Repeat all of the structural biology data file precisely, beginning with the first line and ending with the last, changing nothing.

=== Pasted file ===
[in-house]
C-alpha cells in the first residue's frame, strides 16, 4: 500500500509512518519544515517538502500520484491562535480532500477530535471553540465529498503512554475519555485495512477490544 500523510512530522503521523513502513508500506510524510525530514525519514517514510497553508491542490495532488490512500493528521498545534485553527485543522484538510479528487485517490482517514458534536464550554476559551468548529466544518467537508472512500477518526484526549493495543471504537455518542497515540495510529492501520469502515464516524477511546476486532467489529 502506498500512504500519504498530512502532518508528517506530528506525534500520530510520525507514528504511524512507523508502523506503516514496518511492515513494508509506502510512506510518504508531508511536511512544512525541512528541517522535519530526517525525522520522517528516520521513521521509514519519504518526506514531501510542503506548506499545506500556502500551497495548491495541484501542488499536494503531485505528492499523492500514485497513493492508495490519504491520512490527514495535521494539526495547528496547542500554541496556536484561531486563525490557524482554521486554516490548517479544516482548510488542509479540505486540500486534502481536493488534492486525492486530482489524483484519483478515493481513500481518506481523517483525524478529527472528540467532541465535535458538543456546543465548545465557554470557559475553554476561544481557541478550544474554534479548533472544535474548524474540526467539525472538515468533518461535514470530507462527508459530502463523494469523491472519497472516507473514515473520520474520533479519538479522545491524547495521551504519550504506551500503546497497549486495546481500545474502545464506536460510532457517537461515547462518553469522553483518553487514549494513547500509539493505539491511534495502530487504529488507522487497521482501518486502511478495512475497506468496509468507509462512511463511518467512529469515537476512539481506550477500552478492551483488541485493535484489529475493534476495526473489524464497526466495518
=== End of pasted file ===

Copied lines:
[in-house]
C-alpha cells in the first residue's frame, strides 16, 4: 500500500509512518519544515517538502500520484491562535480532500477530535471553540465529498503512554475519555485495512477490544 500523510512530522503521523513502513508500506510524510525530514525519514517514510497553508491542490495532488490512500493528521498545534485553527485543522484538510479528487485517490482517514458534536464550554476559551468548529466544518467537508472512500477518526484526549493495543471504537455518542497515540495510529492501520469502515464516524477511546476486532467489529 502506498500512504500519504498530512502532518508528517506530528506525534500520530510520525507514528504511524512507523508502523506503516514496518511492515513494508509506502510512506510518504508531508511536511512544512525541512528541517522535519530526517525525522520522517528516520521513521521509514519519504518526506514531501510542503506548506499545506500556502500551497495548491495541484501542488499536494503531485505528492499523492500514485497513493492508495490519504491520512490527514495535521494539526495547528496547542500554541496556536484561531486563525490557524482554521486554516490548517479544516482548510488542509479540505486540500486534502481536493488534492486525492486530482489524483484519483478515493481513500481518506481523517483525524478529527472528540467532541465535535458538543456546543465548545465557554470557559475553554476561544481557541478550544474554534479548533472544535474548524474540526467539525472538515468533518461535514470530507462527508459530502463523494469523491472519497472516507473514515473520520474520533479519538479522545491524547495521551504519550504506551500503546497497549486495546481500545474502545464506536460510532457517537461515547462518553469522553483518553487514549494513547500509539493505539491511534495502530487504529488507522487497521482501518486502511478495512475497506468496509468507509462512511463511518467512529469515537476512539481506550477500552478492551483488541485493535484489529475493534476495526473489524464497526466495518